Shouldn't this be running at 1600 without overclocking?


I just built a computer yesterday and my RAM readings are 1066mhz. The RAM I bought is PC-12,800-1600mhz.
If you look at the motherboard specs it says 2000 (OC) but not for 1600/1333/1066.
Is this just a matter of changing frequency or does this require overclocking?

Here are my CPU/MOBO/RAM, thanks.

Intel Core i7-930 Bloomfield 2.8GH

The type of motherboard I have
ASUS P6X58D-E LGA 1366 Intel X58 [...] 6813131641

G.SKILL 6GB (3 x 2GB) 240-Pin DDR3 SDRAM DDR3 1600 [...] 6820231247

3 answers Last reply
More about shouldn running 1600 overclocking
  1. AFAIK, for the RAM to run at 2000MHz, you need to overclock your CPU as well. If you want the RAM to run at 1600MHz w/o overclocking your CPU, then go into the BIOS, and in memory features or wherever it's located, and set these memory timings (if is your RAM):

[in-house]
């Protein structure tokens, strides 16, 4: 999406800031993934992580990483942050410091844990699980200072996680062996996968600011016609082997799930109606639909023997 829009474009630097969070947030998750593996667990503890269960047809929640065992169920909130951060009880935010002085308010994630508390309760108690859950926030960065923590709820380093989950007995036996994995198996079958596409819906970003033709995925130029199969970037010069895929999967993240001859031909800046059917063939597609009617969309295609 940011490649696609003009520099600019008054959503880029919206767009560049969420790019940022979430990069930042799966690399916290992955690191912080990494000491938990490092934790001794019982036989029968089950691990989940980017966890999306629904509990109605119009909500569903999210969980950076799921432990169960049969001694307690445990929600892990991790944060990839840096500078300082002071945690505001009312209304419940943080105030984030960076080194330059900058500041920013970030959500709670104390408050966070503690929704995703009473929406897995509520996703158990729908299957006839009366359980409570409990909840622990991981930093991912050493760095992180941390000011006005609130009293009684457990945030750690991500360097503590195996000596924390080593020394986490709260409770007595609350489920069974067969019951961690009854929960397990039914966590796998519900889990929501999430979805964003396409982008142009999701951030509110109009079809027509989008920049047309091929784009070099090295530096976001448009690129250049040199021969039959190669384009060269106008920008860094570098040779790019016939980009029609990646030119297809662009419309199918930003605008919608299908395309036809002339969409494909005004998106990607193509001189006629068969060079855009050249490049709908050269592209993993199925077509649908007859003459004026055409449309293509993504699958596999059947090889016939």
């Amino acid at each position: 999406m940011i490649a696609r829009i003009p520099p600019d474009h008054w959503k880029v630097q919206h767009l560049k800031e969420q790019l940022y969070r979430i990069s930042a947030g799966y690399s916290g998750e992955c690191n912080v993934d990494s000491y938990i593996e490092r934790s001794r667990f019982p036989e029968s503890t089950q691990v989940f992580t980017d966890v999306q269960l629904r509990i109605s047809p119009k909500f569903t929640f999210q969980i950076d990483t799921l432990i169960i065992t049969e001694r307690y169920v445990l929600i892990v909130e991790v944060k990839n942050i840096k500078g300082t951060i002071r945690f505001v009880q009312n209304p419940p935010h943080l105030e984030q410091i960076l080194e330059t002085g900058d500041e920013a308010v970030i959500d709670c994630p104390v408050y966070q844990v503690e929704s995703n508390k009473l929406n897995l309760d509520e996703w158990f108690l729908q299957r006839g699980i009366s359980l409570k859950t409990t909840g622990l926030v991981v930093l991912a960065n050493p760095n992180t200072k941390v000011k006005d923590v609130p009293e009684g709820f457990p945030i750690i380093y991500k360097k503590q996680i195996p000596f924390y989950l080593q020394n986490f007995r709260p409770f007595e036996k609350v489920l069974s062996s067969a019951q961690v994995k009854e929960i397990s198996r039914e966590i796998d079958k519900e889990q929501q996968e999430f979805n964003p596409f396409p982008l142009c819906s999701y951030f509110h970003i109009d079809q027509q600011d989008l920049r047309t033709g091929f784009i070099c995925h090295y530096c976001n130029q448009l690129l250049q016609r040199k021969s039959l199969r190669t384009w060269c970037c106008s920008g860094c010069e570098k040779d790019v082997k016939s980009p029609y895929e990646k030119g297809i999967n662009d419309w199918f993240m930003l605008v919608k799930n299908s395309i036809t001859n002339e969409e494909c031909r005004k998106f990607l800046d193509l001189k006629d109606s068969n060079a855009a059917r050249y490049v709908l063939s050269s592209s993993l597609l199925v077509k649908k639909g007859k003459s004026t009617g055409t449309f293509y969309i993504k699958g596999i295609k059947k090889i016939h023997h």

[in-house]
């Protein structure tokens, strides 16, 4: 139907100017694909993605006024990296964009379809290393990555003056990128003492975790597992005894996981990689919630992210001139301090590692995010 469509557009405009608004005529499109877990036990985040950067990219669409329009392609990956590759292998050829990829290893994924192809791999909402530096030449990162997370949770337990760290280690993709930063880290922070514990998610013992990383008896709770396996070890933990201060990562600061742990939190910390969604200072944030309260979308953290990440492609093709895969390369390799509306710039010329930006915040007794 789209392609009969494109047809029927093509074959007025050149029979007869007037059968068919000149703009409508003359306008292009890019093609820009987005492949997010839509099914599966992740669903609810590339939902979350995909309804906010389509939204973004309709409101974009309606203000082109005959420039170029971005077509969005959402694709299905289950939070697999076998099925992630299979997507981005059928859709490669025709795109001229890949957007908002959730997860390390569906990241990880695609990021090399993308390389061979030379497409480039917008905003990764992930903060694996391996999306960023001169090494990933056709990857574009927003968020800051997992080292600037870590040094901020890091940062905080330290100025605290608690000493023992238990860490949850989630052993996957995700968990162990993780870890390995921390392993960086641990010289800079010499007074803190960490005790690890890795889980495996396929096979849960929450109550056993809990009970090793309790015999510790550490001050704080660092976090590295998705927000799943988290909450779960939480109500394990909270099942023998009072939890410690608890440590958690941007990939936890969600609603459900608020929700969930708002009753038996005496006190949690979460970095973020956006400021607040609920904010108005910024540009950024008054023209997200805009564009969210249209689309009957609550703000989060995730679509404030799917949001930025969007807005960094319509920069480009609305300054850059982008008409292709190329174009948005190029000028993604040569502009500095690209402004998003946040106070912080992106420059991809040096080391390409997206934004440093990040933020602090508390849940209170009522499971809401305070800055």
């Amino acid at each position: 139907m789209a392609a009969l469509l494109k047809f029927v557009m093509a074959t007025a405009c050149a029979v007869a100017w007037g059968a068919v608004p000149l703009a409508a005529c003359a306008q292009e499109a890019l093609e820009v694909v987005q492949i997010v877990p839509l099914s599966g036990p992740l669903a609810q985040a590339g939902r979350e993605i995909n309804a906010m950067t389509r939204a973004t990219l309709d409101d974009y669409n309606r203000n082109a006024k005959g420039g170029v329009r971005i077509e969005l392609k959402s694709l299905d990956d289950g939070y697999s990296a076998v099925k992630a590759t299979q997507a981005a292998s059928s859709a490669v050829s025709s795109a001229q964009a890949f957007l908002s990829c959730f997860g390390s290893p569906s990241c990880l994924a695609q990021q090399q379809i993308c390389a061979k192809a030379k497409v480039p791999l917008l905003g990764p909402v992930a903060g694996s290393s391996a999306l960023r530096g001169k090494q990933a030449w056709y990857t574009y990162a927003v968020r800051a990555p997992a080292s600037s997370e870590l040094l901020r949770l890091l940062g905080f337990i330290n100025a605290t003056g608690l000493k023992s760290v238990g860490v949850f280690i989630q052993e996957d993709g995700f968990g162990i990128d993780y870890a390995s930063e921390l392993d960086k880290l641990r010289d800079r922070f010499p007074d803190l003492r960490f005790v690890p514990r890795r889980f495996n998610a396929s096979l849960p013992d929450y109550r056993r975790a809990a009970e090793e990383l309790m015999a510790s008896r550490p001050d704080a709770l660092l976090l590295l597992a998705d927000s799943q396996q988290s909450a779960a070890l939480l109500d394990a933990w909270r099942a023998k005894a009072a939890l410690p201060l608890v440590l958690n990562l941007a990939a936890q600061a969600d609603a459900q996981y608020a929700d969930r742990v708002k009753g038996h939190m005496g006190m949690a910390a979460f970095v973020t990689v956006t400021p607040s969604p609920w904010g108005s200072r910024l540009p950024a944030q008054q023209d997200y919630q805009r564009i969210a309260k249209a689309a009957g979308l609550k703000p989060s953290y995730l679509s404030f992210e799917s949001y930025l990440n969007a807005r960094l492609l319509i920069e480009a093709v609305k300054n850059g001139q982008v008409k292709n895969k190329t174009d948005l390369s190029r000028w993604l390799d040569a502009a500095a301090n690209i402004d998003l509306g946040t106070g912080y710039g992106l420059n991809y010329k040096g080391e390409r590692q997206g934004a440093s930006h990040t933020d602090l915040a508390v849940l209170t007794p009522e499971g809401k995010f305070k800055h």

CL - 8
    tRCD - 8
    tRP - 8
    tRAS - 21
    CR - 2T

    Set voltage to 1.6V, lower is better, it's known as vDIMM or DRAM voltage.

    Then afterwards set your FSB : DRAM ratio to 2:12 or if you don't have that option, set your memory multiplier to 12x instead.
  2. What Lmeow said, but just as to why 1600mhz is considered an overclock, it's because JEDEC doesn't specify that high so there's no official standard for it. However, RAM manufacturers build their sticks to run at whatever speed they say - yours and mine at 1600mhz - but according to the mobo you need to "overclock" it because it is indeed beyond the certified JEDEC spec. If you have Everest, it will display the XMP settings, and generally if there's 2 profiles, the first is the manufacturer's certified setting, the 2nd is the extreme setting.
  3. As above - You'll need to manually configure your memory to the settings on the package.

    Having said that - Understand that faster RAM doesn't get you much in the way of extra performance (a percent or 2 at best), and that the additional overhead is intended to support faster bclk/fsb overclocking.
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